Traditional operable window types include the projected or hinged types such as casement, awning, and hopper, and the sliding types such as double- and single-hung and horizontal sliding. This section on Operator Types describes how these typical windows work.
Traditionally, windows have been made from clear glass, but advanced technologies have significantly improved the thermal performance of glass. This section on Glazing Types describes some of these technologies.
Gas fills improve the thermal performance of insulating glazing units by reducing the conductance of the air space between the layers. This section on Gas Fills describes the thermal performance benefits of adding gas to an IGU.
The layers of glazing in an insulating unit must be held apart at the appropriate distance by spacers. Warm edge spacers have become increasingly important as manufacturers switch from conventional double glazing to higher-performance glazing. This section on Spacers describes the different spacer technologies.
The material used to manufacture the frame governs the physical characteristics of the window, such as frame thickness, weight, and durability. It also has a major impact on the thermal characteristics of the window. This section on Frame Types describes the performance impact of different frame materials and how they influence the total window performance.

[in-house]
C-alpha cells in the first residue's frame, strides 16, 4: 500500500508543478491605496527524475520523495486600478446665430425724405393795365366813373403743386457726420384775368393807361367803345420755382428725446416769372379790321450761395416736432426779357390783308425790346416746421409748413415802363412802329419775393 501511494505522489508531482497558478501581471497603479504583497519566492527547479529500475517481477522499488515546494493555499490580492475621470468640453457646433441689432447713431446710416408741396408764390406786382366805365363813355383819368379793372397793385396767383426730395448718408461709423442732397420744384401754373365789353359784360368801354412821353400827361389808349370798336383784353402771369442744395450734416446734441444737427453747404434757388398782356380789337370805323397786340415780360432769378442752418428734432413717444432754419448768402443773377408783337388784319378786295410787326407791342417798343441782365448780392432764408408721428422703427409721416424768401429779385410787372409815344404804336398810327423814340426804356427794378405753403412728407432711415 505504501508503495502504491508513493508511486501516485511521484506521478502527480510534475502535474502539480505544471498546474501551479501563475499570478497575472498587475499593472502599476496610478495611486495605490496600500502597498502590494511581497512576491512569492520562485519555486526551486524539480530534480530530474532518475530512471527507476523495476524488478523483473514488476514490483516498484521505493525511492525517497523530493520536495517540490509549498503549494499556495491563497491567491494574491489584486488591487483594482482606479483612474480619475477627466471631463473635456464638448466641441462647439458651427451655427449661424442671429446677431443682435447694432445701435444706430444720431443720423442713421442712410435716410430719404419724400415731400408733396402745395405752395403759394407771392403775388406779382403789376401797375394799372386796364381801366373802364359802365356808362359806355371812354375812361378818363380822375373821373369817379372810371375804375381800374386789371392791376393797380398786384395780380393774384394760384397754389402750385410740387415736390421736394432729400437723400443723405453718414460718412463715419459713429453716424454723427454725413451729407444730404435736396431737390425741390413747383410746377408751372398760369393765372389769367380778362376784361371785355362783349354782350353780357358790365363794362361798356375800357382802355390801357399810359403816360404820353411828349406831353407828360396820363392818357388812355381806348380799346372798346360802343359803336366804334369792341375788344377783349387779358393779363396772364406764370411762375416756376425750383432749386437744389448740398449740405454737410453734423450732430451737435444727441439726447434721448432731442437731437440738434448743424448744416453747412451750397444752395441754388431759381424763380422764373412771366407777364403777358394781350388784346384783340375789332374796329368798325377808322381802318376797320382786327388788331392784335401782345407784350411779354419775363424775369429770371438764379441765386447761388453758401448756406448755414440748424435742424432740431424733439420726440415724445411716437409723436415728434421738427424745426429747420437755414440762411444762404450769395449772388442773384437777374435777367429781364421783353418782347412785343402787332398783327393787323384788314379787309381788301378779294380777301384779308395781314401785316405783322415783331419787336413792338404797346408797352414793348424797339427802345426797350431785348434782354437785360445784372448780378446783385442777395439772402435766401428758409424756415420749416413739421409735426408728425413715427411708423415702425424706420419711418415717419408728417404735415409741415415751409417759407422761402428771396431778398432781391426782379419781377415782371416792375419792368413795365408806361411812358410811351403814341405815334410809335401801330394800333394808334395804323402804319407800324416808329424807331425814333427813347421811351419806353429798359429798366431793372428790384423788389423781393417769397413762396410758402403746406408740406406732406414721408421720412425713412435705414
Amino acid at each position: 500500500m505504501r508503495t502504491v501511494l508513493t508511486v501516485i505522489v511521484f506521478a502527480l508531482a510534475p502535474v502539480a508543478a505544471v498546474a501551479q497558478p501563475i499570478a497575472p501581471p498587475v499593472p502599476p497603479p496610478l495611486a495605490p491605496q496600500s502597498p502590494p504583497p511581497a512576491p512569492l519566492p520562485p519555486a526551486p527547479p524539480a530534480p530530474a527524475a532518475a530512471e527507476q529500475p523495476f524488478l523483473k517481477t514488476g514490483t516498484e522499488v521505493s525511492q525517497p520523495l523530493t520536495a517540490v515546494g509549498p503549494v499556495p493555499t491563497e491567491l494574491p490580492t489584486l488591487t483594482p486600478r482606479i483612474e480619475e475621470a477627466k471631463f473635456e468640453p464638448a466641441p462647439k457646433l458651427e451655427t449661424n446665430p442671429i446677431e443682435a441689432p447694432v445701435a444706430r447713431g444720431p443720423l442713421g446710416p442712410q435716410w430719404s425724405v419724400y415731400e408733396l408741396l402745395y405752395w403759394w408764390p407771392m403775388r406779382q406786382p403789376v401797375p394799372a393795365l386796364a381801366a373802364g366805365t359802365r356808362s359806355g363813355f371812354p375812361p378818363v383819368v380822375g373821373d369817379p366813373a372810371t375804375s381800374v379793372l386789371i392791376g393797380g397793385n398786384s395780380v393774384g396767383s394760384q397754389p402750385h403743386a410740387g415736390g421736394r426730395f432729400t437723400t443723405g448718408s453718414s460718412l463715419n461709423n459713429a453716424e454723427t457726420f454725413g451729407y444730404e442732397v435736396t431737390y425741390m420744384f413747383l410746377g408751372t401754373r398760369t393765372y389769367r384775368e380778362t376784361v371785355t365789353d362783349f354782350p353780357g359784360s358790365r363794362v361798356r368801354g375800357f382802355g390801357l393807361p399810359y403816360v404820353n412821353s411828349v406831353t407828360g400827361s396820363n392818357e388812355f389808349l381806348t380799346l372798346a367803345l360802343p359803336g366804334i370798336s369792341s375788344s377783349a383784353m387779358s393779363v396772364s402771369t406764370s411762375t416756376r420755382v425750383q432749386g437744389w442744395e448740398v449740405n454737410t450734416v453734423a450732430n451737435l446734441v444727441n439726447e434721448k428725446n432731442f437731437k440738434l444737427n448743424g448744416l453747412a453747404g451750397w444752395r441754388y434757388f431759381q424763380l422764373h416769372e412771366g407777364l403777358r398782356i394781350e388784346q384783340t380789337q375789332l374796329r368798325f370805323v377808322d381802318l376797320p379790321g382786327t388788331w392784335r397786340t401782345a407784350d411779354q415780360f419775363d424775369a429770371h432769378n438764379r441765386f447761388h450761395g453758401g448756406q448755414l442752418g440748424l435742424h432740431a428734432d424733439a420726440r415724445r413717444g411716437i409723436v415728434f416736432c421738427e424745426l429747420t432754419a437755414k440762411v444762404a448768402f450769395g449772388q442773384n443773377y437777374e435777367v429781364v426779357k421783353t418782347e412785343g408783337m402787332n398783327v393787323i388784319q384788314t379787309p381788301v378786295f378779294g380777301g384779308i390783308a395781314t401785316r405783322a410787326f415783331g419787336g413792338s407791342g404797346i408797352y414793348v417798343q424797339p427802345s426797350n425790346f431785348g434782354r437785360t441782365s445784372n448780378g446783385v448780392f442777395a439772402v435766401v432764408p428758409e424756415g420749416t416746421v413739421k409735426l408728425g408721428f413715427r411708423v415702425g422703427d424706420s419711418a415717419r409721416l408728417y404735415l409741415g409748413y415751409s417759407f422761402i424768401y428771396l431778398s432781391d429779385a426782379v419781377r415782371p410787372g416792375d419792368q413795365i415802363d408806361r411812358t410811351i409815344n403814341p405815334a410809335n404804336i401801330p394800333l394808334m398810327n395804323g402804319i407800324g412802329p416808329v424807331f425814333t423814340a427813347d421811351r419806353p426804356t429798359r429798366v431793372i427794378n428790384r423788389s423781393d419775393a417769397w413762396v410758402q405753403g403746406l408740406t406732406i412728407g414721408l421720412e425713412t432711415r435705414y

> Most of the emerging glass technologies are available or nearly on the market. These include insulation-filled and evacuated glazings to improve heat transfer by lowering U-factors.
A variety of window technologies can improve window energy efficiency, including gas fills, low-E coatings, and high-performance frame options. How these technologies affect a window's energy performance depends on the sum of all parts. This is where whole window energy ratings help, accounting for the combined effect of glazing, spacers and frame (thermally improved). The only reliable way to determine whole-window energy properties are the ratings certified by the National Fenestration Rating Council (NFRC). In most jurisdictions across the United States, building energy codes require that windows bear the NFRC label so that the code compliance of their energy ratings can be verified.